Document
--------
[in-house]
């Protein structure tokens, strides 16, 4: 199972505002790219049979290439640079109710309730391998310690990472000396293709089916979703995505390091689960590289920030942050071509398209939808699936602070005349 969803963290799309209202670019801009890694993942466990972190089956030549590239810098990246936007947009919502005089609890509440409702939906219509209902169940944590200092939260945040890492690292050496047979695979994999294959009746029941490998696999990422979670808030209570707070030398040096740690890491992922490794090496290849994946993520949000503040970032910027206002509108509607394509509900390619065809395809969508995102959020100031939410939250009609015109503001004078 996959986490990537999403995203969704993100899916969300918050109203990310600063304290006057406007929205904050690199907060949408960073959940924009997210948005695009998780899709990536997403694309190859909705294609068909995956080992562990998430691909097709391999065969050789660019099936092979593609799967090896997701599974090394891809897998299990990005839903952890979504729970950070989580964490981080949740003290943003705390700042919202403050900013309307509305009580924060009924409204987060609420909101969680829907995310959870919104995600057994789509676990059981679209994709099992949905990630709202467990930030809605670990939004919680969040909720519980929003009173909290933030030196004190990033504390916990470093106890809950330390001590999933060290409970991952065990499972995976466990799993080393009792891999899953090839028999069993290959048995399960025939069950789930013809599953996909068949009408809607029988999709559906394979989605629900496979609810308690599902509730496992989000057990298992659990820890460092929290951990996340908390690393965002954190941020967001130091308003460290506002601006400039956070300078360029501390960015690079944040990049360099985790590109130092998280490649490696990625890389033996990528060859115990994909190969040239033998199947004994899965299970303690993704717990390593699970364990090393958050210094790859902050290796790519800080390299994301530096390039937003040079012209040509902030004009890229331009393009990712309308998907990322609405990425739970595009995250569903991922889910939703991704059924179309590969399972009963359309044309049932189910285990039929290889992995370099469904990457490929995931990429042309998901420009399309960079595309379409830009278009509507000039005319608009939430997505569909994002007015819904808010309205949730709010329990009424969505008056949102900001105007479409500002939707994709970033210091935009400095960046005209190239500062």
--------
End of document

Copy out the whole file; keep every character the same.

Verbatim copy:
[in-house]
């Protein structure tokens, strides 16, 4: 199972505002790219049979290439640079109710309730391998310690990472000396293709089916979703995505390091689960590289920030942050071509398209939808699936602070005349 969803963290799309209202670019801009890694993942466990972190089956030549590239810098990246936007947009919502005089609890509440409702939906219509209902169940944590200092939260945040890492690292050496047979695979994999294959009746029941490998696999990422979670808030209570707070030398040096740690890491992922490794090496290849994946993520949000503040970032910027206002509108509607394509509900390619065809395809969508995102959020100031939410939250009609015109503001004078 996959986490990537999403995203969704993100899916969300918050109203990310600063304290006057406007929205904050690199907060949408960073959940924009997210948005695009998780899709990536997403694309190859909705294609068909995956080992562990998430691909097709391999065969050789660019099936092979593609799967090896997701599974090394891809897998299990990005839903952890979504729970950070989580964490981080949740003290943003705390700042919202403050900013309307509305009580924060009924409204987060609420909101969680829907995310959870919104995600057994789509676990059981679209994709099992949905990630709202467990930030809605670990939004919680969040909720519980929003009173909290933030030196004190990033504390916990470093106890809950330390001590999933060290409970991952065990499972995976466990799993080393009792891999899953090839028999069993290959048995399960025939069950789930013809599953996909068949009408809607029988999709559906394979989605629900496979609810308690599902509730496992989000057990298992659990820890460092929290951990996340908390690393965002954190941020967001130091308003460290506002601006400039956070300078360029501390960015690079944040990049360099985790590109130092998280490649490696990625890389033996990528060859115990994909190969040239033998199947004994899965299970303690993704717990390593699970364990090393958050210094790859902050290796790519800080390299994301530096390039937003040079012209040509902030004009890229331009393009990712309308998907990322609405990425739970595009995250569903991922889910939703991704059924179309590969399972009963359309044309049932189910285990039929290889992995370099469904990457490929995931990429042309998901420009399309960079595309379409830009278009509507000039005319608009939430997505569909994002007015819904808010309205949730709010329990009424969505008056949102900001105007479409500002939707994709970033210091935009400095960046005209190239500062």